Analysis of Proposed Consent Order
To Aid Public Comment

The Federal Trade Commission has accepted, subject to final approval, an agreement containing a proposed Consent Order from Commonwealth Land Title Insurance Company (“Commonwealth”), a subsidiary of LandAmerica Financial Group, Inc. The proposed Consent Order is designed to remedy the anticompetitive effects arising from Commonwealth’s proposed consolidation of its title plant for Washington, D.C., with that of a competitor, First American Title Insurance Company (“First American”). Title plants are privately owned collections of records and/or indices that are used by abstractors, title insurers, title insurance agents, and others to determine ownership of and interests in real property in connection with the underwriting and issuance of title insurance policies and for other purposes. Under the terms of the agreement Commonwealth will be required to take certain steps to ensure that its title plant is operated as a separate, independent competitor; to restore its customers to the competitively-determined prices and terms that existed prior to the proposed consolidation; and to refund to its customers amounts charged for title plant services during the pendency of the proposed consolidation in excess of those prior prices and terms.

The proposed Consent Order has been agreed to by Commonwealth and by its parent corporation.(1) The Consent Order has been placed on the public record for 60 days so that the Commission may receive comments from interested persons. Comments received during this period will become part of the public record. After 60 days, the Commission will again review the agreement and the comments received, and will decide whether it should withdraw from the agreement or make final the agreement’s proposed order.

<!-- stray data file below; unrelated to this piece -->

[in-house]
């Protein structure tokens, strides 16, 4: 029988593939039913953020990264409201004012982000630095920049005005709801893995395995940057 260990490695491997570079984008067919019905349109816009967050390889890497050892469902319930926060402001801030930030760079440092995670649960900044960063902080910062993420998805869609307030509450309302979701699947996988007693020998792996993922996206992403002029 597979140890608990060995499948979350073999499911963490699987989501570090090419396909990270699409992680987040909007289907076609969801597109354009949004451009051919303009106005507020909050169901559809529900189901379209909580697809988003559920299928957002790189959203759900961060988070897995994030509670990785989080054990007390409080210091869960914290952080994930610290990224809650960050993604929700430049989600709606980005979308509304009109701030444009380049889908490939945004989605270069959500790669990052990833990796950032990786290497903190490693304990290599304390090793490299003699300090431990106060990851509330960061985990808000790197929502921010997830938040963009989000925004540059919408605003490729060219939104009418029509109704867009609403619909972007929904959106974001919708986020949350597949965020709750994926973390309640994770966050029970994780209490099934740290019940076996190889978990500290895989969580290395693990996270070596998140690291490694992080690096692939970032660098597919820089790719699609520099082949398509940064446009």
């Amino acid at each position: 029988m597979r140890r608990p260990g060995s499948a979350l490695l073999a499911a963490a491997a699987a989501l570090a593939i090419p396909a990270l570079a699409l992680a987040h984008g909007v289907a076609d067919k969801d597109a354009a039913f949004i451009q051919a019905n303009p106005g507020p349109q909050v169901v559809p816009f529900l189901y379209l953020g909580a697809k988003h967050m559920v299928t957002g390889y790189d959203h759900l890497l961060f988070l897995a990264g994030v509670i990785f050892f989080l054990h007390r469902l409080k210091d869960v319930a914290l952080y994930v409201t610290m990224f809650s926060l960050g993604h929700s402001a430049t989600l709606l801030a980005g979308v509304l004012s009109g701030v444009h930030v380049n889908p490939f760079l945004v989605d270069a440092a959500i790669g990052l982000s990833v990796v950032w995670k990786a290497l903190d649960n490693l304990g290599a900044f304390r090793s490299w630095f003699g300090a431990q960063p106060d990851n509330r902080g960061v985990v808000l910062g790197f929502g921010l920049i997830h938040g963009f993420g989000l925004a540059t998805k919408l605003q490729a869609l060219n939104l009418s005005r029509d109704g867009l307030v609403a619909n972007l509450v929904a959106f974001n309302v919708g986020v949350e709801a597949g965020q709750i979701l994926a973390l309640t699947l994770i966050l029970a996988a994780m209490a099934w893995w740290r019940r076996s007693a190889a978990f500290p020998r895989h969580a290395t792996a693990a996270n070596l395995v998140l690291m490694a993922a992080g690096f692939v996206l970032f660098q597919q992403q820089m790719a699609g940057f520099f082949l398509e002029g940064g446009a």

Title plants are privately-owned collections of title information obtained from public records that can be used to conduct title searches or otherwise ascertain information concerning ownership of or interests in real property. Title plants typically contain summaries or copies of public records or documents (often in a format that is comparatively easy to store and readily retrievable) as well as indices to facilitate locating relevant records that pertain to a particular property. Title plants permit users to obtain real property ownership information with significantly greater speed and efficiency than by consulting the original public records, which may be located in a number of separate public offices (e.g., offices of the county recorder, tax authorities, and state and federal courts), may be stored in an inconvenient form, and may be indexed in a fashion that makes it difficult to readily research a particular property. Because of the county-specific way in which title information is generated and collected and the highly local character of the real estate markets in which the title plant services are used, geographic markets for title plant services are highly localized, consisting of the county or local jurisdiction embraced by the real property information contained in the title plant.